Monday, 1 April 2013

Quote for the day

"The wise investor can profit if he can think independently of the crowd and reach the rich answer when the majority of financial opinion is leaning the other way." - Philip Fisher

LSL Market Review 01st Apr 2013

Indices dropped led by retail heavy counters. A sense of profit taking and cautious investing by retailers determined today’s sentiment. With this slight downturn we should expect plenty of bargains ahead. Nestle gathered steam today with investors expecting a final dividend. National Development Bank continued to gain ground with the XD arriving shortly.

ASI dipped 30.48 points (0.53%) to close at 5,705.20 and the S&P SL20 index lost 11.94 points (0.36%) to close at 3,281.63. Turnover was Rs. 403.2Mn.

Top contributors to turnover were Sampath Bank with Rs. 148.3Mn, National Development Bank with Rs. 27.7Mn and Asian Hotels & Properties with Rs. 27.3Mn. Most active counters for the day were Free Lanka Capital Holdings, Janashakthi Insurance and National Development Bank.

Notable gainers for the day were Nuwara Eliya Hotels up by 5.8% to close at Rs. 1,375.00, Free Lanka Capital Holdings up by 4.0% to close at Rs. 2.60 and Convenience Foods up by 3.7% to close at Rs. 145.00.

Notable losers for the day were Hatton National Bank non-voting down by 5.9% to close at Rs. 124.00, Lighthouse Hotel down by 5.1% to close at Rs. 45.00 and Renuka Agri down by 4.9% to close at Rs. 3.90.

Cash map for today was 58.79%. Foreign participation was 12.38% of total market turnover with net foreign inflow of Rs. 60.03Mn.

Why Being an Investor Isn’t an Ideal Career Path

May be you already read Why Being an Investor Is an Ideal Career Path. )

Now, I’m going to take the opposite stance, and explain the difficulties of being a full time, professional investor.

You're fighting against yourself.
We all know the “buy when others are fearful, and sell when others are greedy” line. But how many of us can actually do it? Most can’t. It’s in our nature to be fearful when others are fearful, and greedy when others are greedy. Investing is all about fighting against yourself; your own weaknesses, your flaws, the things that deter you from success. No one likes to be proved wrong, hence are too stubborn to admit that they’re wrong. But as far as investing goes, stubborness is fatal. Hence, you’re fighting against your own nature. Most people lose this war, but the successful win.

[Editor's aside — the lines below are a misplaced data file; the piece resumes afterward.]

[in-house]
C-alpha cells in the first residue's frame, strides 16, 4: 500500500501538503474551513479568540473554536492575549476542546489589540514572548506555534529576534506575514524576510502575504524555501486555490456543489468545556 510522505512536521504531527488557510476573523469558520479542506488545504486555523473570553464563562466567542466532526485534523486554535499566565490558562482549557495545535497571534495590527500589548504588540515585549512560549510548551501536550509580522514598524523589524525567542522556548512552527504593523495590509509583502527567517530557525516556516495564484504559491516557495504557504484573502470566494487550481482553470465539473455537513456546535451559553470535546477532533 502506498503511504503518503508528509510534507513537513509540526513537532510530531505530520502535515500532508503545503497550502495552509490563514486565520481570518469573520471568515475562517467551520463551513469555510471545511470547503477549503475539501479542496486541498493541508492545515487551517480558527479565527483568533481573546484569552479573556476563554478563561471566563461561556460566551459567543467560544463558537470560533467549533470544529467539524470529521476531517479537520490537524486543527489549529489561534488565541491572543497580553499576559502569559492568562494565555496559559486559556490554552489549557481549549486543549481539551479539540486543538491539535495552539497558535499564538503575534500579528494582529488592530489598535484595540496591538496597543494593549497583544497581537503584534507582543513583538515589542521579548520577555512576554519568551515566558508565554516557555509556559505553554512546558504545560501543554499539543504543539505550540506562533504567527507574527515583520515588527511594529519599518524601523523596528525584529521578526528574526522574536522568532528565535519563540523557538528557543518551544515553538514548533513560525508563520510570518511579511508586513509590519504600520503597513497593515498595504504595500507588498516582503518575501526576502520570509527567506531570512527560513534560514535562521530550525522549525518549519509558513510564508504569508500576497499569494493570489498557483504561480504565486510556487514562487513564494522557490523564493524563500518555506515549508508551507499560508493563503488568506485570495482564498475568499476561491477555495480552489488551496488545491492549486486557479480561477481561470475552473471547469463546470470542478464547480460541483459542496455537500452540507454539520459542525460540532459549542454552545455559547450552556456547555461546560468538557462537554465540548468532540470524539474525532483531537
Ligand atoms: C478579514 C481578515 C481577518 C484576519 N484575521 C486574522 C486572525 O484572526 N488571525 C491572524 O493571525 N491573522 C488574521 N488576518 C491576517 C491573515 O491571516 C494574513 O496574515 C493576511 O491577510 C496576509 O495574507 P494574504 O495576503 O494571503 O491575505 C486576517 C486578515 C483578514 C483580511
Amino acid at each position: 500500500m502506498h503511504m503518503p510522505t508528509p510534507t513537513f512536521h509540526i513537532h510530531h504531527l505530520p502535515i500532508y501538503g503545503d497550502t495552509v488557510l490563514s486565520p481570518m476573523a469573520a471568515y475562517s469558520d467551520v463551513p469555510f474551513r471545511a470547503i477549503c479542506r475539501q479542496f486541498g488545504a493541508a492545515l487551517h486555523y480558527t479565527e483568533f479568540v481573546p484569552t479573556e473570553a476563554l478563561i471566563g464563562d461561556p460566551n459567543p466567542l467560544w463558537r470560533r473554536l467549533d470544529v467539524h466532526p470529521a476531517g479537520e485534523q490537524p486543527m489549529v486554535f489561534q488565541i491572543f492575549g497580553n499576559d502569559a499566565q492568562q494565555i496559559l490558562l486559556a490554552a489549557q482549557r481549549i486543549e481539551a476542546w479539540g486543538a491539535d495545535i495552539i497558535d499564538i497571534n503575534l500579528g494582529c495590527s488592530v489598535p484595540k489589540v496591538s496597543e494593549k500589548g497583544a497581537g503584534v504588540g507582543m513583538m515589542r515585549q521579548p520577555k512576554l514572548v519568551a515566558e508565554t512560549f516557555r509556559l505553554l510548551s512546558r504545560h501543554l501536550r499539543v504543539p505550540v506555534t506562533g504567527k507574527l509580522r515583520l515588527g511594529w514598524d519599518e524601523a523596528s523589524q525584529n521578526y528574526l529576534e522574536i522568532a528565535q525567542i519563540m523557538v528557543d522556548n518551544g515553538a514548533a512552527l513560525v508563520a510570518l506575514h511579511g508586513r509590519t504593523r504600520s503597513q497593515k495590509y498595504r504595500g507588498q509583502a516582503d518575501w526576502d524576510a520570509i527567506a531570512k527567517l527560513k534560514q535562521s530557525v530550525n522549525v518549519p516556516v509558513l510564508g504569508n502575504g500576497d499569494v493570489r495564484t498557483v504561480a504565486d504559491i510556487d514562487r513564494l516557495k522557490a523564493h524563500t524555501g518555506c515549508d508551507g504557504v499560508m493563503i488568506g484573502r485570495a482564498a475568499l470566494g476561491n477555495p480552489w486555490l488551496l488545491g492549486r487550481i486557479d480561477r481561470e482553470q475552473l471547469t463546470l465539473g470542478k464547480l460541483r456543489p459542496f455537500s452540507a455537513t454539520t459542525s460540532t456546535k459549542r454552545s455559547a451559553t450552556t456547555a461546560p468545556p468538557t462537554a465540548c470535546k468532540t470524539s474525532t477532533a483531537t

The stress…. it’s killing me!
As a full time investor (even if you’re part time, but more-so if you’re full time), the stress is nerve wrecking. There will be nights when you can’t fall asleep, nights when you wake up in a startle, only to find that it’s still only 2:30 a.m. No pain, no gain. That’s why, my ultimate stress remedy is (drum roll please)…… Buddhism! Buddhism is more of a way of life than a religion. Many successful entrepreneurs, like Larry Ellison and Steve Jobs, are devout Buddhists. Buddhism forces you to calm your heart, clear your mind, release your stress, and focus on what really matters (in other words, get your life back in order).

You will be pissed off at yourself.
When you lose money off the markets, you will go through deep, deep pain. “How could I have been so stupid??” “Why is the market acting like this???” “There’s no way I should have been wrong!” “This is f***ing retarded!” You will be mad at yourself for losing money, mad at the world, and just plain angry. You will obsessively, like a demented person, try to find a reason for your failure. Truth is, there is a reason (1 out of a million reasons), but most likely you won't be able to find it. So if there’s something really bothering you, but you can't find the answer to it, just let it go. Let it go. Seriously. If you don’t stop, you will drive yourself insane (literally). Investing is a soul punishing experience. Also, you can be mad at yourself for missing a profitable opportunity. “How could I have missed that!???” Once again, let it go.

It’s lonely.
Investing is a lonely occupation. It’s best not to work with others, or work the phone gossip all day, because it does nothing but distract your attention, and ruins your conviction. There’s really no one to talk to, because no one will understand your position. Also, if you're a good investor, that means you'll be ahead of the trend. So when everyone’s in bubble-mode, you'll be bearish. As a result, your friends will think of you as a crazed professor of doom.
Edited article from